Recently, there has been significant attention on reproductive cloning, and it would be essential to address this topic and clear any misunderstandings that could be associated with the topic. Most of us are familiar with Dolly the sheep, which was the first clone. Researchers cloned Dolly in 1996 and have successfully cloned other organisms since (Qu et al.). This experiment’s result indicates that cloning is possible and is an ongoing process.
Although there could be various definitions of reproductive cloning, the base process is the same. Specifically, the process involves deliberately producing genetically indistinguishable individuals (Qu et al.). Researchers clone individuals by creating an organism that has an identical genetic composition to the donor. The process occurs through somatic cell nuclear transfer. The researchers place the newly created embryo in the uterine environment to promote its development. Although we may not compute the advantages of cloning Dolly, it would be necessary to identify its potential impacts on life.
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We cannot deny the downsides of reproductive cloning. Literature reveals that reproductive cloning could alter people’s lives in numerous ways. For instance, cloning humans could affect the law and ethical system by changing the value of humanity and human (Prianto et al. 624). Therefore, we could consider reproductive cloning unethical. Although cloning is essential in reproduction, it eliminates men’s role in reproduction. Some corporations could also employ reproductive cloning for profit without addressing its impacts on the culture and environment (Prianto et al. 624).
Despite the potential negative impacts of reproductive cloning, we should also identify its advantages. For instance, cloning could save species that could otherwise have become extinct (Prianto et al., 623). Researchers also identify reproductive cloning as an effective method of developing new genes to replace damaged genes. In addition to replacing damaged genes, reproductive cloning could allow people to develop new organs.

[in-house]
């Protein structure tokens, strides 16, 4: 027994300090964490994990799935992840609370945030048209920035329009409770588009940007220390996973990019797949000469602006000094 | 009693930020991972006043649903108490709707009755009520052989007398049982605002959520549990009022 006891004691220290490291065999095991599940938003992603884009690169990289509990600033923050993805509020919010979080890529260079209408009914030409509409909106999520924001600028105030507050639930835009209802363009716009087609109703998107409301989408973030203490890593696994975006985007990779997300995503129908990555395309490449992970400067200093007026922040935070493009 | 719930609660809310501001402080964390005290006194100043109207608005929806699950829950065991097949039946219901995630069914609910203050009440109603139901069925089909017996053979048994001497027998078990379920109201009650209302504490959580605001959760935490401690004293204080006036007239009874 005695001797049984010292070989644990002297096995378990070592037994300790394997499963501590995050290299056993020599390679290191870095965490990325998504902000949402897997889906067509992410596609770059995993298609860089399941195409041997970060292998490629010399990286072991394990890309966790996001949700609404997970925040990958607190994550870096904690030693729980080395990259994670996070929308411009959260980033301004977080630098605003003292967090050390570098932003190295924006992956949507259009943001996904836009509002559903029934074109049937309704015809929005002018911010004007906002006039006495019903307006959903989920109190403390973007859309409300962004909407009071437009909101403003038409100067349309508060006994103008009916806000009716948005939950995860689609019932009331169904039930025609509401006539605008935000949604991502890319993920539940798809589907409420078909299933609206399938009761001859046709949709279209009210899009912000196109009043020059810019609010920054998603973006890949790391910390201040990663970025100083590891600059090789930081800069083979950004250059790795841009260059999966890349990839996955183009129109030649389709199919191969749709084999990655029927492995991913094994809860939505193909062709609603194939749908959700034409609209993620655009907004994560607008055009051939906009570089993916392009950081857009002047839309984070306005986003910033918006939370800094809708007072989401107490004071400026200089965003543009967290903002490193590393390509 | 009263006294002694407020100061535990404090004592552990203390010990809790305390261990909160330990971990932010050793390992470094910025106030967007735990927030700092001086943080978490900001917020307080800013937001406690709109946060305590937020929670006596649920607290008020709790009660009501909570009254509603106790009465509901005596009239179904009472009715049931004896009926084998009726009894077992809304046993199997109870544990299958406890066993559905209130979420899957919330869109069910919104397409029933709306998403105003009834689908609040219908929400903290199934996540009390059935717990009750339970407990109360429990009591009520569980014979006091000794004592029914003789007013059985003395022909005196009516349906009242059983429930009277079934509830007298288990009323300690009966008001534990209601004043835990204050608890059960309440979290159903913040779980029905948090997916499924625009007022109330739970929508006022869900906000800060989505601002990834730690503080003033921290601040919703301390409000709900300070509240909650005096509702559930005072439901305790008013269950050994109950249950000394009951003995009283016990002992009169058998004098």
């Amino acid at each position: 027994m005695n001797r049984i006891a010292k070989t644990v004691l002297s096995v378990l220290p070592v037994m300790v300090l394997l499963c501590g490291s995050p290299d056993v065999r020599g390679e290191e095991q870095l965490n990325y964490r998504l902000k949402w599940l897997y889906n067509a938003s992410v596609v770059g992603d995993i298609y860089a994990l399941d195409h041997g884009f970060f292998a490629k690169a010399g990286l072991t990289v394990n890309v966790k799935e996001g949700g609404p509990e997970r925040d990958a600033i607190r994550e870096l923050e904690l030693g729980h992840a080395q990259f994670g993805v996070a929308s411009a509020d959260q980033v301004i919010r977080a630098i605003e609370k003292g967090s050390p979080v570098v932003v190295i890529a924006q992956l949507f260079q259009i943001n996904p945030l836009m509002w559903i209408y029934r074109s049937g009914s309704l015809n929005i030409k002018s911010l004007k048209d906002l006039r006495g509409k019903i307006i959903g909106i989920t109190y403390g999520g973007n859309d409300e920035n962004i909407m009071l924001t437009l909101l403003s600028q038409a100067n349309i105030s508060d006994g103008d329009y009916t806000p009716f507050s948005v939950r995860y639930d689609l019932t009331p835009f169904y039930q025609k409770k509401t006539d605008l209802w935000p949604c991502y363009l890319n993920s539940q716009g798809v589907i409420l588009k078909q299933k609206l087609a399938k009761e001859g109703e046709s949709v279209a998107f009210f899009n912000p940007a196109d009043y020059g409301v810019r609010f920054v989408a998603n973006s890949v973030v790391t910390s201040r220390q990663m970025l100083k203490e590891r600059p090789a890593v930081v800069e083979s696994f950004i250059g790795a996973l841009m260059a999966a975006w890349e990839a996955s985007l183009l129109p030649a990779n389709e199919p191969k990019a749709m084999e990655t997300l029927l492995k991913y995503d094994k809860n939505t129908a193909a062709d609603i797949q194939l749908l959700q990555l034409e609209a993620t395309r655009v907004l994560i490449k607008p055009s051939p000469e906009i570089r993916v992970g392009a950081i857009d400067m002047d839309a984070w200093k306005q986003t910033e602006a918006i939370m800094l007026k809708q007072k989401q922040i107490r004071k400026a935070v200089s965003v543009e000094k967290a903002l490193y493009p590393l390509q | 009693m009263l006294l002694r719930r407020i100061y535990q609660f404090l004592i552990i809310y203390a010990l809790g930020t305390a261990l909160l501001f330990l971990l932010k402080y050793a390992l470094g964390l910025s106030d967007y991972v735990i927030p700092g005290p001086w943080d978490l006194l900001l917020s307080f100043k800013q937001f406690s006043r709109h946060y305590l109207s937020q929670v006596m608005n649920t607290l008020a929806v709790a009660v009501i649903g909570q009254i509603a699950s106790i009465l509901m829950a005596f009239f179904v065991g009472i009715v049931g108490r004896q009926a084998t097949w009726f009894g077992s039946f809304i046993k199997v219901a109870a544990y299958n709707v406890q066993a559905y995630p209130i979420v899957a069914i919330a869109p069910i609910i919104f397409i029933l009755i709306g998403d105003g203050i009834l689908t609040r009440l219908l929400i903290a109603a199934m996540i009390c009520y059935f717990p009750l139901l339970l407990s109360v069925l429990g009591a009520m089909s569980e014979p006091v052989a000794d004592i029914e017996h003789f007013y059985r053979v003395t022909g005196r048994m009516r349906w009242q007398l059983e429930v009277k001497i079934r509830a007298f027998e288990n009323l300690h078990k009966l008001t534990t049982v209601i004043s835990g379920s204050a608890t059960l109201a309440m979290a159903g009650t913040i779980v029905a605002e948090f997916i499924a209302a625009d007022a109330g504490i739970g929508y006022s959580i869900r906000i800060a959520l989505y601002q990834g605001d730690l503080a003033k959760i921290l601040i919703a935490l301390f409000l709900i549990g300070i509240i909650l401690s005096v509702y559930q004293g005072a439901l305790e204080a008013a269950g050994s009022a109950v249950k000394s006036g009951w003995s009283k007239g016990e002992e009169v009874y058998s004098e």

A closer look at the advantages of reproductive cloning shows that the process could be significant in preserving the ecosystem. Every organism is essential in the ecosystem. If any organism gets extinct, we cannot get them back unless through cloning. Therefore, cloning could be essential in increasing the number of endangered numbers and preventing instability in the ecosystem (Valdez et al. 1).
The ability to repair damaged genes and organs could significantly impact people’s and animal health. These processes are particularly essential, considering that healthcare professionals may fail to find solutions to these problems unless through cloning. Therefore, cloning presents opportunities that pharmaceuticals may not.
Lastly, reproductive cloning could help produce healthy livestock. Health in animals is essential to the farmer. For instance, healthy livestock may not need antibiotics and growth hormones to enhance their health. In addition, to increase profits for the farmer, healthy meat would benefit the consumers since they would receive more healthy and safe meat (Kashim et al. 2996).
Therefore, the cloning process is a controversial subject but presents advantages and disadvantages. As people advance cloning, they could repair damaged genes, produce better animals, and prevent organisms from becoming extinct. On the other hand, cloning presents significant ethical problems. These problems include reducing the value of humanity. It could also reduce men’s value in reproduction. After reviewing these advantages and disadvantages, it is evident that cloning can save the ecosystem and open doors for better animal produce and higher profits. Therefore, we should listen to the cloning advocates and consider the impacts this process could have on human and animal life.
Kashim, M. I. A. M., Hasim, N. A., Zin, D. M. M., Amin, L., Mokhtar, M. H., Shahimi, S., & Mutalib, S. A. (2021). Animal cloning and consumption of its by-products: A scientific and Islamic perspectives. Saudi Journal of Biological Sciences, 28(5), 2995-3000. https://www.ncbi.nlm.nih.gov/pmc/articles/PMC8117031/pdf/main.pdf
Prianto, Yuwono, et al. “Ethical Aspects and Laws of Reproduction Cloning in Humans.” Tarumanagara International Conference on the Applications of Social Sciences and Humanities (TICASH 2019). Atlantis Press, 2020. https://lintar.untar.ac.id/repository/penelitian/buktipenelitian_10288001_3A220636.pdf
Qu, Pengxiang, et al. “Insights into the roles of sperm in animal cloning.” Stem Cell Research & Therapy 11.1 (2020): 1-10. https://stemcellres.biomedcentral.com/articles/10.1186/s13287-020-01599-6
Valdez, Rene X., et al. “Anticipating risks, governance needs, and public perceptions of de-extinction.” Journal of Responsible Innovation 6.2 (2019). https://www.tandfonline.com/doi/full/10.1080/23299460.2019.1591145